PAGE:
What is Montessori?

Practical Life

Independence is fostered in the Montessori classroom as children acquire and develop skills for everyday life: sweeping, polishing, cutting and pouring, washing up after snack and lunch, for example. Also covered are personal skills such as hand washing and buttoning. As they practise the skill in question, the child also strengthens motor skills and coordination, and importantly, begins to develop the power of concentration. Interpersonal skills – such as greeting one another nicely, table manners and remembering please and thank you – are also covered. 




As in every area of the Montessori curriculum, the child builds knowledge on what he or she already knows, gradually proceeding from the concrete towards the abstract.  Through handling the apparatus in order to discover rules and patterns, the child is able to internalise concepts that govern how numbers behave. We start from sensorial beginnings, teaching the quantities 1-10 before introducing the written symbol, then moving on to 11-20, the decimal system and early operations. We constantly encourage a perceptive awareness of the relevance of number in our environment through songs, rhymes and creative activity.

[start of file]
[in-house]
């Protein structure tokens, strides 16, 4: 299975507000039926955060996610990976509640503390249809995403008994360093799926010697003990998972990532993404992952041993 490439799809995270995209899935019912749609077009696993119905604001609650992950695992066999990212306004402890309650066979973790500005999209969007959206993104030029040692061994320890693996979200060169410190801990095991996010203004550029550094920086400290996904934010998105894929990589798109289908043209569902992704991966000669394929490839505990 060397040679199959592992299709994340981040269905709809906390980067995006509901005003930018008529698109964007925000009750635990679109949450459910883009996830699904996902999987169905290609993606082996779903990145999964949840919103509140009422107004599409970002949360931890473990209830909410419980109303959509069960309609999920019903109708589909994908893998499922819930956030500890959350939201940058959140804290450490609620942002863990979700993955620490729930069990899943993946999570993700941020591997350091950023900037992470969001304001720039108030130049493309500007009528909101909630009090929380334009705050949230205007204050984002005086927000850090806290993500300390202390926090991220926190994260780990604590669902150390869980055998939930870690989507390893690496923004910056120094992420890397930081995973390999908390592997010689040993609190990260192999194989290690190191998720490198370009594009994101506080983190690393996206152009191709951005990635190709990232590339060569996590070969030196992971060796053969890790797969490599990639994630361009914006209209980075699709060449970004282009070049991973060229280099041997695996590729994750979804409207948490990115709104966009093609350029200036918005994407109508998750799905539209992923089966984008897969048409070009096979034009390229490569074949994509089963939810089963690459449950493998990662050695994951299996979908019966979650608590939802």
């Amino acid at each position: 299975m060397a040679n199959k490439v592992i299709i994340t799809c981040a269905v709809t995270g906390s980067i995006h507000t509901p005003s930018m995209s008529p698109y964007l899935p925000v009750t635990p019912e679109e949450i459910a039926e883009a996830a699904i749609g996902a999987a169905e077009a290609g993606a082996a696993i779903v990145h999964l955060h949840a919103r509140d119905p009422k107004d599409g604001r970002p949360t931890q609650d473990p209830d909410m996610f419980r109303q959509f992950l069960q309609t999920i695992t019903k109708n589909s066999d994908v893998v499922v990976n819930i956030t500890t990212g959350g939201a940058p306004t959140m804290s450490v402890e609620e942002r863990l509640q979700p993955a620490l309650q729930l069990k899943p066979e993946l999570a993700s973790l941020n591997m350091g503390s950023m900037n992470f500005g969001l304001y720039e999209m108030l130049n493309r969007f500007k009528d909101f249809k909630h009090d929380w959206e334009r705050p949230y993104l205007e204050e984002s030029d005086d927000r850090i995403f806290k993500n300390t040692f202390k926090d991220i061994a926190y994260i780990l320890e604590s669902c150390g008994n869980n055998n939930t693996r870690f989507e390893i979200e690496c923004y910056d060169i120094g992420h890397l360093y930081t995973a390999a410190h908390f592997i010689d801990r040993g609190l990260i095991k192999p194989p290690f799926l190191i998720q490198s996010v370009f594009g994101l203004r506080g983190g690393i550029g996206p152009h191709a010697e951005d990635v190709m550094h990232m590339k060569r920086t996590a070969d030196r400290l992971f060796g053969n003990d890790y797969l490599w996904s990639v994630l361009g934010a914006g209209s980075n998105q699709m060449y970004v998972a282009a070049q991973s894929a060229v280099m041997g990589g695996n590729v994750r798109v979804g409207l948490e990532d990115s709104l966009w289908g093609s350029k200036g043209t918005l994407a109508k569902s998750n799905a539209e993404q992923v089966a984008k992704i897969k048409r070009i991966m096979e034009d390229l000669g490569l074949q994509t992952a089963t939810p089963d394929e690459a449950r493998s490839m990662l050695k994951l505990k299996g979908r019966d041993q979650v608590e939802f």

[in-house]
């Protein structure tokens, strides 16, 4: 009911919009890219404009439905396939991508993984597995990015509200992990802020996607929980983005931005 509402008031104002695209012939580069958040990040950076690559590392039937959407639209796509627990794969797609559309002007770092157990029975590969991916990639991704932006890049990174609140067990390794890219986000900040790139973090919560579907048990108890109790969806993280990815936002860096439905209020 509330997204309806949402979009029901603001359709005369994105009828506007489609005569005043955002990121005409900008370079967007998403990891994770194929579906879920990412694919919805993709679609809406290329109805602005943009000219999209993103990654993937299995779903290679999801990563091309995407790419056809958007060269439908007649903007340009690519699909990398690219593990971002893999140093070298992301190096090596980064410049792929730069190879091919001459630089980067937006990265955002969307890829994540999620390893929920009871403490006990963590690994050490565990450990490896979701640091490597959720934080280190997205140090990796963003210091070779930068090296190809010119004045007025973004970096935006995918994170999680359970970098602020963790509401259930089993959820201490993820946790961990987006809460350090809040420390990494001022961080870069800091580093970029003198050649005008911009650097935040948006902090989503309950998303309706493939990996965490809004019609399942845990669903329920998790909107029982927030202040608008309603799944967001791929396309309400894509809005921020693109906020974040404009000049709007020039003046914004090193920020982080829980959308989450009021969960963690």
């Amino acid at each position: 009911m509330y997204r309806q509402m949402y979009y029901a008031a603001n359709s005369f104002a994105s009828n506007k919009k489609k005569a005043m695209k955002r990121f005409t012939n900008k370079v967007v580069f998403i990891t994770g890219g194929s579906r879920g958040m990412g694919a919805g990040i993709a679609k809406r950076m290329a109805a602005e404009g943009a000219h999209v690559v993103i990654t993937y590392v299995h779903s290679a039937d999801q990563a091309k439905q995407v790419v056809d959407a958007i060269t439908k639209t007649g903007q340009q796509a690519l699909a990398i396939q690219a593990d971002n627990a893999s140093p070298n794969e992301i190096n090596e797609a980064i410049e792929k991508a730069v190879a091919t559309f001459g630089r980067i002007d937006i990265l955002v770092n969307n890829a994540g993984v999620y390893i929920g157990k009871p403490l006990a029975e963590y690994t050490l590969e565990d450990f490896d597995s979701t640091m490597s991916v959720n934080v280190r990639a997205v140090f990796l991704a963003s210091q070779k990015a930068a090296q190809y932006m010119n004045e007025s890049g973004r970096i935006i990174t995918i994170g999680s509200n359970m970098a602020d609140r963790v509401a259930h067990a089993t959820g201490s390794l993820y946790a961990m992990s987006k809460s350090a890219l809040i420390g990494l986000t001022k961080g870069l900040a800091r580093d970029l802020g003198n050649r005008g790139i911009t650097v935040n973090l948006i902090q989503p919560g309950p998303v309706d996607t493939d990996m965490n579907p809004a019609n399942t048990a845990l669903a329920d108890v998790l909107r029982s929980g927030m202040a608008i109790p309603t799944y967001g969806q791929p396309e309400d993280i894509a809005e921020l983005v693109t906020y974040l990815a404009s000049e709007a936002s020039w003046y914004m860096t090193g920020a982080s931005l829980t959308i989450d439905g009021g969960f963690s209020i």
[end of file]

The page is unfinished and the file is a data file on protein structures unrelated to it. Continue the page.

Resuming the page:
Through manipulating equipment, the children are able to order and classify the many sensory impressions they have received since birth. This enables them to understand their surroundings more consciously, and gives them the opportunity to work with abstract ideas in a very concrete way. The child develops classification and discriminatory skills whilst working with different dimensions, colours, sounds, tastes, smells

and textures.  




We teach reading using synthetic phonics, in other words, by teaching the sounds made by each letter of the alphabet. This is done using the Montessori ‘sandpaper letters’ which enable the child to learn sound and letter formation in a multi-sensory way. We then move towards word-building (early writing) and reading phonetic words, through a series of carefully graded exercises. The child will progress towards reading and writing longer phonetic words and early ‘sight’ words and phonemes. We constantly reinforce what has already been learnt, and prepare for reading and writing, through story books, games, music, art (which includes endless opportunities for “mark making” - preparation for writing) and role play.



This is the area of the curriculum that covers geography, history, botany, zoology, science, music, art and craft: in fact, a wealth of knowledge! Montessori emphasised the importance of presenting to the child a whole view of the planet, stressing the inter-relatedness of everything in the natural world. The cultural subjects are therefore the areas of knowledge that enrich the child’s understanding of all aspects of the world in which he or she lives.



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© Camilla Bruce